the Degree Confluence Project

United States : New Mexico

2.9 miles (4.6 km) ENE of Moriarty, Torrance, NM, USA
Approx. altitude: 1884 m (6181 ft)
([?] maps: Google MapQuest OpenStreeMap topo aerial ConfluenceNavigator)
Antipode: 35°S 74°E

Accuracy: 5 m (16 ft)
Quality: good

Click on any of the images for the full-sized picture.

#2: On the dot #3: View to the north #4: View to the west #5: View to the south #6: View to the east

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  35°N 106°W (visit #8)  

#1: View of the confluence

(visited by Bill Arnold)

03-Feb-2013 -- This is an easily visited confluence point about 35 miles east of Albuquerque, NM and close to Interstate Highway 40. I started out from Albuquerque in the morning after grabbing a green chile breakfast burrito from Garcia's Restaurant (highly recommended). It was a very nice winter day and the drive east to Moriarty went easily. To get to the confluence exit Highway I-40 at the west end of Moriarty, drive along old Highway 66 through town, and turn south at the stop light. Go south about half a mile and then turn east on Martinez Rd., which is paved. Continue driving east on Martinez Rd. for a couple of miles until you get to 106 W longitude. The shoulder of the road is wide enough for parking directly south of the confluence point and there is a spot in the barbed wire fence where the fencing has been stretched and you can easily enter the pasture through the fence.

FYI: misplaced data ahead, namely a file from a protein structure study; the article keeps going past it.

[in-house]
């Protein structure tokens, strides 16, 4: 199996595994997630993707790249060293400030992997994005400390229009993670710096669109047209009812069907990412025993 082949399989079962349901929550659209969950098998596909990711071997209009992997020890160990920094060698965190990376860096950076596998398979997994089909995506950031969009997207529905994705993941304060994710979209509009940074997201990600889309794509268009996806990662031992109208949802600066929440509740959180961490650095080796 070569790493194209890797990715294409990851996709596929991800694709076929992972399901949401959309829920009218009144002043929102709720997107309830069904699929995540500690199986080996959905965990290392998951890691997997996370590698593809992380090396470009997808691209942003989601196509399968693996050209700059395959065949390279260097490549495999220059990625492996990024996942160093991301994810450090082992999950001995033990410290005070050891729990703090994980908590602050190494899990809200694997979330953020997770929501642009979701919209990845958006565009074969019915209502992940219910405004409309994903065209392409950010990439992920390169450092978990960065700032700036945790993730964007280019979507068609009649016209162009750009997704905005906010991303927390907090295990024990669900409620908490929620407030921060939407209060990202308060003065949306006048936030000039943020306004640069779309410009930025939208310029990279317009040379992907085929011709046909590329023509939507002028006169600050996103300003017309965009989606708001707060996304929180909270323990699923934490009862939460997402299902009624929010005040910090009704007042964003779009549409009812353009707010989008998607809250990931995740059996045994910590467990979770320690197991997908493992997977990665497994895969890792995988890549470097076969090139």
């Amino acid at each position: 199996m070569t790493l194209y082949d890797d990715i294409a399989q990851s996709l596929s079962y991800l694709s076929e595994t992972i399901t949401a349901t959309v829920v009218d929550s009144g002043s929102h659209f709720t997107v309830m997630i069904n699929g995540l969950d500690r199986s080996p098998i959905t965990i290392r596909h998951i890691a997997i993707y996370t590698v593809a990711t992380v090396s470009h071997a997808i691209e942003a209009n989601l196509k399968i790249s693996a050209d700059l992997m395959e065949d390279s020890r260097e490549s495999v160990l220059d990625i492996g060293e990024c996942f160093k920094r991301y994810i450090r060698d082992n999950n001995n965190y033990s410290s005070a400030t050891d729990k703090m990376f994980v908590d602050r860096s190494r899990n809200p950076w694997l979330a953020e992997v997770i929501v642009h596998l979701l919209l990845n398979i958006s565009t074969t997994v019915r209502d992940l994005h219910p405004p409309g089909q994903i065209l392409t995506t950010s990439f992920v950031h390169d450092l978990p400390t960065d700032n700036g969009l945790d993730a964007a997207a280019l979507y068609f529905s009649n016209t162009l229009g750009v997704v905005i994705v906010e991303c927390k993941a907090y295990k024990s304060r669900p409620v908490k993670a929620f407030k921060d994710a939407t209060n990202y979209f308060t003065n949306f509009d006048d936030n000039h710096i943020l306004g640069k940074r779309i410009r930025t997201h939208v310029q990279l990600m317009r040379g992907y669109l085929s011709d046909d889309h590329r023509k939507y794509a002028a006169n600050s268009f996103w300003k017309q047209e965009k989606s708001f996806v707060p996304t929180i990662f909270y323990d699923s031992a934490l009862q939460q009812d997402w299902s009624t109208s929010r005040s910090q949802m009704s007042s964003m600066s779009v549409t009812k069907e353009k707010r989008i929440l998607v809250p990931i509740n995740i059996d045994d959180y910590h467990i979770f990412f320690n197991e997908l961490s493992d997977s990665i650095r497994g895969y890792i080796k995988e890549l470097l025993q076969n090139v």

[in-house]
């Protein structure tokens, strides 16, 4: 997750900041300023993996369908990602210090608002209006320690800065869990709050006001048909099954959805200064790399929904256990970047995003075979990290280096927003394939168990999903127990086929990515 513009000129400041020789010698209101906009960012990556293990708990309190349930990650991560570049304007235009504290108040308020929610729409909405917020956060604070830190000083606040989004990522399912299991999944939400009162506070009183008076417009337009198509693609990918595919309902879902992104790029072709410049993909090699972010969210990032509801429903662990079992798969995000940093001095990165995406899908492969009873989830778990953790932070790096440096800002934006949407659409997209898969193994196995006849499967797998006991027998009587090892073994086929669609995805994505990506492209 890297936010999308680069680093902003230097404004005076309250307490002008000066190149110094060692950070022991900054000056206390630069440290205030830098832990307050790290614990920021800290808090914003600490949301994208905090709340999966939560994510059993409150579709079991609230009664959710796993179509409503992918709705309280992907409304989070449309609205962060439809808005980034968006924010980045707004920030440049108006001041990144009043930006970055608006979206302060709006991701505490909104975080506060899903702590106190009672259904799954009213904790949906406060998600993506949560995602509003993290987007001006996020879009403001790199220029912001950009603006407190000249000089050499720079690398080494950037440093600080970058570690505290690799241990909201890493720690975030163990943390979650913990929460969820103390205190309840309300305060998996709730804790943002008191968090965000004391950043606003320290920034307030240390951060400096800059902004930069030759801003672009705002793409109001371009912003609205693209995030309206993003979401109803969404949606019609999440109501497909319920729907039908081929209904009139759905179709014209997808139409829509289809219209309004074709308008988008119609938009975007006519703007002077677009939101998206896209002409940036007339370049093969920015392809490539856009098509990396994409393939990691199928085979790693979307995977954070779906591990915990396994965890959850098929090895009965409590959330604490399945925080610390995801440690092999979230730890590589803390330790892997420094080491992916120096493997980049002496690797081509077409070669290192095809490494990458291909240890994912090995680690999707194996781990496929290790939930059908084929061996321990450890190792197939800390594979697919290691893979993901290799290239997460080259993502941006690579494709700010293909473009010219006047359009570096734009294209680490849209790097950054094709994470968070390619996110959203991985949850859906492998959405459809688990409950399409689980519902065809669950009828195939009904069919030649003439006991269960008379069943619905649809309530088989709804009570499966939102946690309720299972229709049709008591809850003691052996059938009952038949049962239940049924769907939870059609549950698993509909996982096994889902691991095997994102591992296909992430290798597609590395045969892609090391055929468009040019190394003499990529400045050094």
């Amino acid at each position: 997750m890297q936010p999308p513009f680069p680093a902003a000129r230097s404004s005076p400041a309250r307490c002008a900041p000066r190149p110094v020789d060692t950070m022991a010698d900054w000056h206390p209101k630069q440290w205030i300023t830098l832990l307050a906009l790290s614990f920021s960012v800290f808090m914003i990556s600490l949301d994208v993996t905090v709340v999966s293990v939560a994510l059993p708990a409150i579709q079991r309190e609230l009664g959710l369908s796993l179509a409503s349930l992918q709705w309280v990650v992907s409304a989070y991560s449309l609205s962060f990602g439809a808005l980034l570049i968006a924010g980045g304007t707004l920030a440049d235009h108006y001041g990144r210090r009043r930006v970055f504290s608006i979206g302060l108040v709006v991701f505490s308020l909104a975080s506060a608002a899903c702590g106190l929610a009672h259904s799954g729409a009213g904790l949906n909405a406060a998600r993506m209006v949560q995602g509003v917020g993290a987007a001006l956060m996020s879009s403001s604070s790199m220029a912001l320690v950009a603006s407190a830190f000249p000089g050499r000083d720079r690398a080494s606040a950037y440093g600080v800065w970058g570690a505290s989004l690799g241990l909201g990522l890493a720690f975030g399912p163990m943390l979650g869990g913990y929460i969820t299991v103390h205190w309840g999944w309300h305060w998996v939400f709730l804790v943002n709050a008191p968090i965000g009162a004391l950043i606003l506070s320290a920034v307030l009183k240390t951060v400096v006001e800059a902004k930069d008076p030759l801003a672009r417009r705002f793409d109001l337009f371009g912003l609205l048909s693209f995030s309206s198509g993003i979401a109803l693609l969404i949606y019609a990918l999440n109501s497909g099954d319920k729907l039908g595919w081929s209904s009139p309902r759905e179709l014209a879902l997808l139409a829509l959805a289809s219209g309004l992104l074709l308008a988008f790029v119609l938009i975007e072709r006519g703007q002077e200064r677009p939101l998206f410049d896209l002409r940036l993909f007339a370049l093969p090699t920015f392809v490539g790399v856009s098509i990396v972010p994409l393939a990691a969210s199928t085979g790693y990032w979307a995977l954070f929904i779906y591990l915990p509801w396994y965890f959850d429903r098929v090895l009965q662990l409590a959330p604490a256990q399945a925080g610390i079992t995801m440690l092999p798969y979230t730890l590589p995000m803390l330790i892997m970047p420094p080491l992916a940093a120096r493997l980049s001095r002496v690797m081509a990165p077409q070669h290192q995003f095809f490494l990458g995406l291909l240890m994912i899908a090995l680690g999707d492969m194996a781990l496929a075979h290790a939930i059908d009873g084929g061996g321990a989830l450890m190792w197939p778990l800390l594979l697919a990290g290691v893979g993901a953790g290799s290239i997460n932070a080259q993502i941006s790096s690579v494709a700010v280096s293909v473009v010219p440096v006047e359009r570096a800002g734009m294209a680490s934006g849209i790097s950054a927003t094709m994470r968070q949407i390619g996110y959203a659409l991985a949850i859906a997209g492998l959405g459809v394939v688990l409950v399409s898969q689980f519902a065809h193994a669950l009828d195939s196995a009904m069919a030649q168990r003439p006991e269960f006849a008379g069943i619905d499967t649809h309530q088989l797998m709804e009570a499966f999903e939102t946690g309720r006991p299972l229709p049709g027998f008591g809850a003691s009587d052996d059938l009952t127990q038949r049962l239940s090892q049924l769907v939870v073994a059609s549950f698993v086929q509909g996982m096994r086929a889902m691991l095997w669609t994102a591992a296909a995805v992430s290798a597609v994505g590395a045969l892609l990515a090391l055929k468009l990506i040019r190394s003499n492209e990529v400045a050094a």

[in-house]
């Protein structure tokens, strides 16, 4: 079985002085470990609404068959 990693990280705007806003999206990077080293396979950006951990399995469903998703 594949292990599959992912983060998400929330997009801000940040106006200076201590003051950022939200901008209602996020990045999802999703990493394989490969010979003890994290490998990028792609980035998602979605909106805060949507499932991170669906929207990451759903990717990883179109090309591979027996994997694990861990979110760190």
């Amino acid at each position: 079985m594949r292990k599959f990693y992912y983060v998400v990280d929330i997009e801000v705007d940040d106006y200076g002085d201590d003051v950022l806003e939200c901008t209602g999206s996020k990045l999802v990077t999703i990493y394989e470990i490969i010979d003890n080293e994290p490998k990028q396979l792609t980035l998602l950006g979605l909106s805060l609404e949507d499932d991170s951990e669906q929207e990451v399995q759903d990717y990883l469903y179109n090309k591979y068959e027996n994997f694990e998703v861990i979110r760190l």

The confluence point is a short walk across the field to the north of Martinez Rd. and is just to the east of a shallow drainage that runs approximately north-south. The confluence is on the west side of large tamarisk bush/tree. As I approached I was concerned the the actual point would be in the tangle of branches at the bottom of the tree, but it is just on the west-northwest side of the tree. Previous visitors have noted the that tree appears to be dying and this may be true. Tamarisk is an invasive species that has spread widely and grown densely in the American West and efforts are underway to kill or remove this invader. Recently, tamarisk beetles have been imported and released to control the tamarisk invasion and this could be the reason the tree is dying.

I just stayed around for a few minutes and enjoyed the Sunday morning, took the required photos, and headed back to Albuquerque.

 All pictures
#1: View of the confluence
#2: On the dot
#3: View to the north
#4: View to the west
#5: View to the south
#6: View to the east
ALL: All pictures on one page